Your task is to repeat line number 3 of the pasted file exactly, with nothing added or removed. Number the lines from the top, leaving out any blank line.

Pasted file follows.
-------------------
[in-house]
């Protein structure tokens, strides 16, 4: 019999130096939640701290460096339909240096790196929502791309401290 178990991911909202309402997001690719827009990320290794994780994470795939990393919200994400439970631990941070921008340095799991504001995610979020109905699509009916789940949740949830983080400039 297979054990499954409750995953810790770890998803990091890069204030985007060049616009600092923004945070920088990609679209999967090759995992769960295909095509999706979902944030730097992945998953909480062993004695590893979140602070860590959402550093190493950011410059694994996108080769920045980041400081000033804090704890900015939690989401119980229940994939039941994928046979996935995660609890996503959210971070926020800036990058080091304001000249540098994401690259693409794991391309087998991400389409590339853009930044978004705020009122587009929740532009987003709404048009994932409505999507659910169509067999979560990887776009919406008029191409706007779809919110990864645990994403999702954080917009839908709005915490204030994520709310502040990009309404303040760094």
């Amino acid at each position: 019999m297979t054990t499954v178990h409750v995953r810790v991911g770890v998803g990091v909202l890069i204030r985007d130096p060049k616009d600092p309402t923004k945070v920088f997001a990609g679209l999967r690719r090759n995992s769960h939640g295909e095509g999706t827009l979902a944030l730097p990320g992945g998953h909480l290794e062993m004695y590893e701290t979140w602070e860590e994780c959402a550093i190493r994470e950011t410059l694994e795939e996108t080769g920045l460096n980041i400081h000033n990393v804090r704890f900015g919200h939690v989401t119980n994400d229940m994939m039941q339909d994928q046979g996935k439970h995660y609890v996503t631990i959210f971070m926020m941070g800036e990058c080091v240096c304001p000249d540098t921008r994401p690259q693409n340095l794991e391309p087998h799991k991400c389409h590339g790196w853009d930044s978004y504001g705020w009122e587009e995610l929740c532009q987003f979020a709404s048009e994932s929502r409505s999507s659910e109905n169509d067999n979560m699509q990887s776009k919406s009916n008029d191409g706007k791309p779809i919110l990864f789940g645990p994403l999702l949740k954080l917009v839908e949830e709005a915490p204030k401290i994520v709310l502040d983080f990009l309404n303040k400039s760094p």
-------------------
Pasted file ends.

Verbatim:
């Amino acid at each position: 019999m297979t054990t499954v178990h409750v995953r810790v991911g770890v998803g990091v909202l890069i204030r985007d130096p060049k616009d600092p309402t923004k945070v920088f997001a990609g679209l999967r690719r090759n995992s769960h939640g295909e095509g999706t827009l979902a944030l730097p990320g992945g998953h909480l290794e062993m004695y590893e701290t979140w602070e860590e994780c959402a550093i190493r994470e950011t410059l694994e795939e996108t080769g920045l460096n980041i400081h000033n990393v804090r704890f900015g919200h939690v989401t119980n994400d229940m994939m039941q339909d994928q046979g996935k439970h995660y609890v996503t631990i959210f971070m926020m941070g800036e990058c080091v240096c304001p000249d540098t921008r994401p690259q693409n340095l794991e391309p087998h799991k991400c389409h590339g790196w853009d930044s978004y504001g705020w009122e587009e995610l929740c532009q987003f979020a709404s048009e994932s929502r409505s999507s659910e109905n169509d067999n979560m699509q990887s776009k919406s009916n008029d191409g706007k791309p779809i919110l990864f789940g645990p994403l999702l949740k954080l917009v839908e949830e709005a915490p204030k401290i994520v709310l502040d983080f990009l309404n303040k400039s760094p």